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Monday, January 19, 2004 10:39 PM >>>

Spacing Out

Sunday,  01/18/04  10:48 AM

I thought I'd comment on President Bush's plans for space exploration.  Punch line: I'm strongly in favor.  And I'm impressed that he has time and energy to spend on strategy as well as tactics.

The bottom line is Bush has created an inflection point for NASA; the old expensive programs are being phased out (Shuttle, ISS, etc.) and new ones must be created.  With only $1B more in their budget, NASA will have to be much more frugal to achieve lofty goals like a moon base and manned mission to Mars.  Hopefully they'll be forced to rely on private enterprise much more than in the recent past, and they'll have to create value for private entities in return.  This kind of public/private joint effort is key to successful exploration of space, just as in earlier centuries it led to the exploration of new continents.  Who knows, maybe NASA will auction off extraterrestrial property rights.  I can see it now - eBay's Moon Properties category.  :)

The scientific value-per-dollar of unmanned missions is far greater than that of manned missions.  Sending people in space is hard - people are heavy, their life support systems are complicated and heavy, the margin for error must be much less, and most importantly, the mission must return (although see Paul Davies comments, below).  Indeed there are only two reasons for using people in space missions, first, for the publicity value, and second, because they'll help pay.  The first reason is important; the U.S. public must remain involved and excited in space exploration or they won't tolerate the tax-funded expense.  (However, ask yourself which attracted more support for NASA, the Columbia shuttle mission, or the Spirit Mars rover.)  The second reason is also important; a significant number of wealthy people will pay serious money to travel into space.  Overall attracting funding is the most daunting challenge of all space exploration.

The technical details of the President's proposals are unimportant.  It is the vision which is important; broad new goals which will take years to achieve, and which will stimulate tremendous technological development and scientific knowledge in the process.  Doubtless critics may focus on the expense, and claim "x number of homeless people could be housed and fed for the same money."  Yes, but...  If I'm the taxpayer, this is what I want my money to be used for, not welfare.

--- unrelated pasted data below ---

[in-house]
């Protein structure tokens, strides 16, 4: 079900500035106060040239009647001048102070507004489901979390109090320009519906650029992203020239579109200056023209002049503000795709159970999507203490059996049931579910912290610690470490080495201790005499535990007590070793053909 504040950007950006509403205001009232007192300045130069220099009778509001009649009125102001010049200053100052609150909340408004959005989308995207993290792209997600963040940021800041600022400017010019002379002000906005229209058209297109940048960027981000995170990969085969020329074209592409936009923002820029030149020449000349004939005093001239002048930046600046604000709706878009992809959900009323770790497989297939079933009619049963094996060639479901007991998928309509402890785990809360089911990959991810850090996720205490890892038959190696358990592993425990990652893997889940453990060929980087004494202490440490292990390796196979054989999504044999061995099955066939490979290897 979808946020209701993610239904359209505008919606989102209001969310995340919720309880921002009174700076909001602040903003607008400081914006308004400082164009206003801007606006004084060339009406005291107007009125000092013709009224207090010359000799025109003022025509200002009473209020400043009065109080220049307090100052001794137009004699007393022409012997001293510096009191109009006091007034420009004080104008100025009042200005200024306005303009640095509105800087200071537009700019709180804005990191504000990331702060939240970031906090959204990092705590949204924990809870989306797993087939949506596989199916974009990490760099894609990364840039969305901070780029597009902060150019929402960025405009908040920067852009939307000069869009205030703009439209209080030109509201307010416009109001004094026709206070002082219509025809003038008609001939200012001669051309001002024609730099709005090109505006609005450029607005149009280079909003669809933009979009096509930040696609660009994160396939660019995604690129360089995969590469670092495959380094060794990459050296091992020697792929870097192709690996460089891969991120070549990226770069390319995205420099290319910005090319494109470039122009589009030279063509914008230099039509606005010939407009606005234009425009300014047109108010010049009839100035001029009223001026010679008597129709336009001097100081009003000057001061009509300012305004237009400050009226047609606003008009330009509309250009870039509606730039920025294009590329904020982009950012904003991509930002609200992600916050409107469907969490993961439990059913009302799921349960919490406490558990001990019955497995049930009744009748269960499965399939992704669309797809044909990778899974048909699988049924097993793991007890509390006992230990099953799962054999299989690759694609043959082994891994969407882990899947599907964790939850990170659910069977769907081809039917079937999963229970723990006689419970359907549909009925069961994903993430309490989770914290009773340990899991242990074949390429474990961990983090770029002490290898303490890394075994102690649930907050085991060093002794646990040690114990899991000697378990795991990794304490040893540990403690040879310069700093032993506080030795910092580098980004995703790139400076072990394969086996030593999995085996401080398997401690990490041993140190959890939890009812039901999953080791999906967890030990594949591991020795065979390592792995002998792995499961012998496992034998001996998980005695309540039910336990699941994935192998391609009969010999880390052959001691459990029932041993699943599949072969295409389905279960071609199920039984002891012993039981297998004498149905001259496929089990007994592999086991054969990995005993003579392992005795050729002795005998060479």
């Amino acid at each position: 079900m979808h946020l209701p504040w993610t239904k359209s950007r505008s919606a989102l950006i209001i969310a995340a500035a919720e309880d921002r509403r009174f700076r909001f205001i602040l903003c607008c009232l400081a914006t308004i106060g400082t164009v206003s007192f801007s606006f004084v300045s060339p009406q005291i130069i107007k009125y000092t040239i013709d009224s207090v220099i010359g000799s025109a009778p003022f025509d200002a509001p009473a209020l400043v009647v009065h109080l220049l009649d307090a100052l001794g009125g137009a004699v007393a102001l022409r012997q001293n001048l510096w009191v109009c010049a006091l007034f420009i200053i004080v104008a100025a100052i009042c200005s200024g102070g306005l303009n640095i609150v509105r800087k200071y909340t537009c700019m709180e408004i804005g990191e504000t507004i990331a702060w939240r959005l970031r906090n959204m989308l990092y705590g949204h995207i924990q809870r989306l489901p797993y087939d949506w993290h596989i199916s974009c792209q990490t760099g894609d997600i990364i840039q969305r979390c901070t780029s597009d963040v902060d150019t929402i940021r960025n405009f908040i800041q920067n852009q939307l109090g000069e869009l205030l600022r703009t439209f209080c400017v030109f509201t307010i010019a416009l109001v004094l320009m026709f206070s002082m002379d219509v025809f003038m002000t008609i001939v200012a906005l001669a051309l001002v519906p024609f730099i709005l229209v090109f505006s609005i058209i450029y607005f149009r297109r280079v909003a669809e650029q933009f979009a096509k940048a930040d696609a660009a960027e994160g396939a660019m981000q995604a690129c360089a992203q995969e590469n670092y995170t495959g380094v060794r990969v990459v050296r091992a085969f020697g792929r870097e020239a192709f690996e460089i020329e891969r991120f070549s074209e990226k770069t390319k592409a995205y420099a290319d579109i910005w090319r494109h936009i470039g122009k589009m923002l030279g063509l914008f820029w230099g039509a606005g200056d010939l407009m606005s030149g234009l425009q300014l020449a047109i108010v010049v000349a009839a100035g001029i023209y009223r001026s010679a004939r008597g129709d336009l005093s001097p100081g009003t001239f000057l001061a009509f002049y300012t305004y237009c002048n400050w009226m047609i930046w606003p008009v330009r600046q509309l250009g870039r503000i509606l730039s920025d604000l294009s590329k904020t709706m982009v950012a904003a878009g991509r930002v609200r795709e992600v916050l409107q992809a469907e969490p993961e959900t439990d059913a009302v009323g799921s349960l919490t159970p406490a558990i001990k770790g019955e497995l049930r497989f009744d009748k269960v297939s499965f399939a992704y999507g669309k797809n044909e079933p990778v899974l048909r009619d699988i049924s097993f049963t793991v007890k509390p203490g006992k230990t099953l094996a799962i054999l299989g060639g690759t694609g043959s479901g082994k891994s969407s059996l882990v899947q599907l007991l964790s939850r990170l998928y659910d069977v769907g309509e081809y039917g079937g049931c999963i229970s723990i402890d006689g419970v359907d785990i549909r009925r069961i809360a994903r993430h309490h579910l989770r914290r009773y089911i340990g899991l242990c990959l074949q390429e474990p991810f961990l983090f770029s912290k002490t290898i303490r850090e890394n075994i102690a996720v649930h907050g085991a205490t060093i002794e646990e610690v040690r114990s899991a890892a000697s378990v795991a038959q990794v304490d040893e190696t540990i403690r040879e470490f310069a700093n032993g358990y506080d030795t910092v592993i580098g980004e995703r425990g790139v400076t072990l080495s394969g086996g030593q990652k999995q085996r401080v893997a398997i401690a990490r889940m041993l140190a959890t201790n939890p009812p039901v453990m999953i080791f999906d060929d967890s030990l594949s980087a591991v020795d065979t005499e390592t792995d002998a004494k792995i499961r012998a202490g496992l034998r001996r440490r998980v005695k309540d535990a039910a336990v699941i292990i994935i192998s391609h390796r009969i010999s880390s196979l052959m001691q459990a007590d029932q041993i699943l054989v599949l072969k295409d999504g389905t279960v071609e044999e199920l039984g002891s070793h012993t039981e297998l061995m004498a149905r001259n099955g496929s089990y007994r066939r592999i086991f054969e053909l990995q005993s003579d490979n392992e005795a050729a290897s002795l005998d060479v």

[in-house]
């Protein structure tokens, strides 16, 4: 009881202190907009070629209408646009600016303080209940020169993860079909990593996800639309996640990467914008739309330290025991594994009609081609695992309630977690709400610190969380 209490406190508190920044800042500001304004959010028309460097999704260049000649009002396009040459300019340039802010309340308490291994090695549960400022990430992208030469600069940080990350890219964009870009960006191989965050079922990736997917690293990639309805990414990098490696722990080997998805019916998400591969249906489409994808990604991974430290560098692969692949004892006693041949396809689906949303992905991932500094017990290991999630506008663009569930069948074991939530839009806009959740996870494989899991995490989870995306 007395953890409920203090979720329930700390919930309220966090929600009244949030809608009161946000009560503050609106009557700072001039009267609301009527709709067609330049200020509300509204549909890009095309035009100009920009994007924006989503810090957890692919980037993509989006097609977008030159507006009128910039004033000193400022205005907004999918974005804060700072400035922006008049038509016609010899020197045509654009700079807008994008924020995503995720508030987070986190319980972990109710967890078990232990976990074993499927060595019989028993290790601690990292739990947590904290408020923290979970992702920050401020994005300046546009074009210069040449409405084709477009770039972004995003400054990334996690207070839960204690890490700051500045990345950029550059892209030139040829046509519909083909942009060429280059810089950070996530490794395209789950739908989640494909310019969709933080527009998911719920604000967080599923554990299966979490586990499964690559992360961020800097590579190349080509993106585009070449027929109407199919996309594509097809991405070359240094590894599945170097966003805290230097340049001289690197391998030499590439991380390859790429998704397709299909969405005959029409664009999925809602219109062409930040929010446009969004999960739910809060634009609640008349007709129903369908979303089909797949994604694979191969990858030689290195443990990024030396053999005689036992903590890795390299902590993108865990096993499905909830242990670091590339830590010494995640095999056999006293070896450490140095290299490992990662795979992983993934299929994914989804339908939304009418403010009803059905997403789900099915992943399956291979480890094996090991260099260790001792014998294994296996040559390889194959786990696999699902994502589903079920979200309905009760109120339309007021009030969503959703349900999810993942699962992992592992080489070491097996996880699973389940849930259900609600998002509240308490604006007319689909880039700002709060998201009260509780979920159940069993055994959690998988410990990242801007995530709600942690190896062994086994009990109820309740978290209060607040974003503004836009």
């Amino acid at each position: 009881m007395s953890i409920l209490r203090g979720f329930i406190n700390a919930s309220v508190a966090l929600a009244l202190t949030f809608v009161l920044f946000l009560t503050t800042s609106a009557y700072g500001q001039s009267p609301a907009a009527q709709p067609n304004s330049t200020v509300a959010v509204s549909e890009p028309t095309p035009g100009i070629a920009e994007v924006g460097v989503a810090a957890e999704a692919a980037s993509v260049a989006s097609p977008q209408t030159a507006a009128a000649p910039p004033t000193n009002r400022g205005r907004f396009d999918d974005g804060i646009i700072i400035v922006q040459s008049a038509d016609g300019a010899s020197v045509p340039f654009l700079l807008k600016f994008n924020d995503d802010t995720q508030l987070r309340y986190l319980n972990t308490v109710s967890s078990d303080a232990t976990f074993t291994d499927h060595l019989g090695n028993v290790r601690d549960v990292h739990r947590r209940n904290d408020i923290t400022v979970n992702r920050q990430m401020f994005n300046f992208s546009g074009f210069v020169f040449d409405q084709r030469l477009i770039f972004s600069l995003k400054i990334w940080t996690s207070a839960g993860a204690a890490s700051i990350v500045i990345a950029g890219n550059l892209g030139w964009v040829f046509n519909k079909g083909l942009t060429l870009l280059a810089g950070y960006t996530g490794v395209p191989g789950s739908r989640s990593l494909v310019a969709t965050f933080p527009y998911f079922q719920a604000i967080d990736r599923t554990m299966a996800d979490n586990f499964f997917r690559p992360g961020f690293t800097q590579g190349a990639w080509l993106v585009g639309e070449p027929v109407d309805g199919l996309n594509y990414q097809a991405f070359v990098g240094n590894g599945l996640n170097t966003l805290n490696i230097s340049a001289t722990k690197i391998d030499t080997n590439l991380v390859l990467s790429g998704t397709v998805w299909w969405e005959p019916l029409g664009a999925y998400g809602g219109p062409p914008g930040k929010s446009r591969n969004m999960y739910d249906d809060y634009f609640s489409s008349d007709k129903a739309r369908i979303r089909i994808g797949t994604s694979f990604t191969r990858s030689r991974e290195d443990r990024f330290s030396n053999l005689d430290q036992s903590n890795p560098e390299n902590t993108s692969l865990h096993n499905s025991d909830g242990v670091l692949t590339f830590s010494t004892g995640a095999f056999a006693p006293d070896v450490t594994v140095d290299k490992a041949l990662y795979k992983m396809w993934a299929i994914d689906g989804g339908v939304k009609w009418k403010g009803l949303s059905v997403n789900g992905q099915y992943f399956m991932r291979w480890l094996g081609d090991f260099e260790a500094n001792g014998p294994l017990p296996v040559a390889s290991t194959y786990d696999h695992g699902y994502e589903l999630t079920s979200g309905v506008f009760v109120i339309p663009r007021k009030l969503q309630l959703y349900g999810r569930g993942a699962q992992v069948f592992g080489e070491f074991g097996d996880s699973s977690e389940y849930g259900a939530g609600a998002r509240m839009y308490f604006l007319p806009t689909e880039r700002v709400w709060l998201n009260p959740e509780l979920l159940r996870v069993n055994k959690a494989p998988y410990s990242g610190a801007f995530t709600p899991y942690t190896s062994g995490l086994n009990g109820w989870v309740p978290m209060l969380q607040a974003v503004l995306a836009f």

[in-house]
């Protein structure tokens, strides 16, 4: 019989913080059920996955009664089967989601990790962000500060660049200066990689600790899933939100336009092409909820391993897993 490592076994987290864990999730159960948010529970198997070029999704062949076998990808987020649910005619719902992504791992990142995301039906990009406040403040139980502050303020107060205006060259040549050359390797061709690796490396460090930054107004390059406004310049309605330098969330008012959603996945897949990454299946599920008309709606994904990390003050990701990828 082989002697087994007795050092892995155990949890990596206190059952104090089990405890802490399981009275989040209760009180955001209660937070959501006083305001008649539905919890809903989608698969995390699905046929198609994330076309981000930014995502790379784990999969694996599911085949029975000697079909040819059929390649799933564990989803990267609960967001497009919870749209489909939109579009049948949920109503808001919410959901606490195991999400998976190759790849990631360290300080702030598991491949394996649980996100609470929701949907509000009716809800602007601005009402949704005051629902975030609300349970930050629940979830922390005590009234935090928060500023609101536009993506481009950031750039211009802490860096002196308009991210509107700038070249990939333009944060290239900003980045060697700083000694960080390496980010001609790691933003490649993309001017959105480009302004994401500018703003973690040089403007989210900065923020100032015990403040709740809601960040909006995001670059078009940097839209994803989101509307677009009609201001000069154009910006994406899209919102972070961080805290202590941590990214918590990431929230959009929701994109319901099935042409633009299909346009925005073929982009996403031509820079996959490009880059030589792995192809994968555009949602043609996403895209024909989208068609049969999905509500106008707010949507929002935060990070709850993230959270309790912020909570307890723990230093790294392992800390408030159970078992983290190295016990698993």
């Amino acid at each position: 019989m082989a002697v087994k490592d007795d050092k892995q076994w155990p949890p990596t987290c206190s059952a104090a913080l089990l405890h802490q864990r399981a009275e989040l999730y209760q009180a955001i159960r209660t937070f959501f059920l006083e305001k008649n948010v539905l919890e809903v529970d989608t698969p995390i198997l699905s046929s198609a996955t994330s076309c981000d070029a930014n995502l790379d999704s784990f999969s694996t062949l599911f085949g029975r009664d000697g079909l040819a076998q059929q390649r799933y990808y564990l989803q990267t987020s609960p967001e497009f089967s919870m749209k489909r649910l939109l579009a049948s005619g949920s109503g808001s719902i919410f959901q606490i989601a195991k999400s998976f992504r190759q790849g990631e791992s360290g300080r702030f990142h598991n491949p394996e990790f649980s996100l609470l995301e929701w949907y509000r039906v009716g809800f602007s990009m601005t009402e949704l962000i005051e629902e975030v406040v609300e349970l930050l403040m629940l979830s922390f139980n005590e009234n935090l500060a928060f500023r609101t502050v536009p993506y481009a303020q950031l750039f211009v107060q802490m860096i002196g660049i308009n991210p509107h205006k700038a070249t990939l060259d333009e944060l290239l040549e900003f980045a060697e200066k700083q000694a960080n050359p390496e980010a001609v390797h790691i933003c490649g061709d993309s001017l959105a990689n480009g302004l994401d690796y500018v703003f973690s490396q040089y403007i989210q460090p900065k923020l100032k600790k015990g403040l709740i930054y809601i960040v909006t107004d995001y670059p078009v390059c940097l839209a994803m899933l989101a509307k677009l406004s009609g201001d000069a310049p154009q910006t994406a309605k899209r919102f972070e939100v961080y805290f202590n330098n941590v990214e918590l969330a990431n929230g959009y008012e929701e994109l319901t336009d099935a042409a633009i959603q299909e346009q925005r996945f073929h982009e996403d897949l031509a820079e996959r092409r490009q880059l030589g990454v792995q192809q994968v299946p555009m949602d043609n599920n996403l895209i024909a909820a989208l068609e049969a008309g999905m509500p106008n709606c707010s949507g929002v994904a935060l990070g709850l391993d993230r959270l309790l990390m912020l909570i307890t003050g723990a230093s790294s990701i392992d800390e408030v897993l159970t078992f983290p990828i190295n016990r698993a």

Already the President's policy is having effect; NASA is halting all space shuttle missions to service the Hubble Space Telescope.  This doesn't have as much to do with Hubble as it does with shuttle missions, which are expensive and no longer strategic.  "The shuttle is also gradually being wound down, and all remaining flights until it goes out of service in 2010 will be used to complete the International Space Station."  The Hubble has had a great run since its launch in 1990.

The International Space Station is a financial sinkhole, with very little scientific knowledge left to gain; but we have made commitments to other countries which must be fulfilled.

Meanwhile on Mars, Spirit Studies Mars at 'Arm's Length'.  "Scientists detailed another milestone in the traveling road show that is the Spirit rover -- using the fully deployed arm (instrument deployment device, or IDD) to scrutinize the Martian soil in minute detail.  One of four instruments mounted on the arm -- a Microscopic Imager -- has taken the highest resolution picture of the Martian surface to date.  Throughout Spirit’s exploration of Mars, this device serves as a geologist's hand lens, outputting close up views of select rocks and soils."  I love it.

By the way, space.com has excellent Spirit coverage.

Here are some others' interesting thoughts:

Charles Krauthammer: "The president's proposal is a reasonable, measured reconfiguration of the manned space program."

Ken Silber: "In its financial aspects, the Bush plan also is pragmatic -- indeed, too much so. The president's proposal would increase NASA's budget very modestly in the near term, pushing more expensive tasks into the future."

Paul Davies: "Why is going to Mars so expensive?  Mainly it's the distance from Earth.  There is, however, an obvious way to slash the costs and bring Mars within reach of early manned exploration.  The answer lies with a one-way mission."

And check out NASA Watch.  Current missions [ via Michael on Slashdot ]:

The Mars Space Exploration Rovers.  Uh, you know about them, right?

The Kepler Spacecraft which will search for terrestrial planets around nearby stars.

The New Horizons Mission to explore Pluto and the Kuiper belt.

Deep Impact which will fire a small impactor into a comet to study the insides.

Messenger which will fully photograph Mercury for the first time.

The ESA's Herschel Infrared Space Telescope.

The ESA's Rosetta Spacecraft which will land on a comet for the first time.

What a great time for space exploration!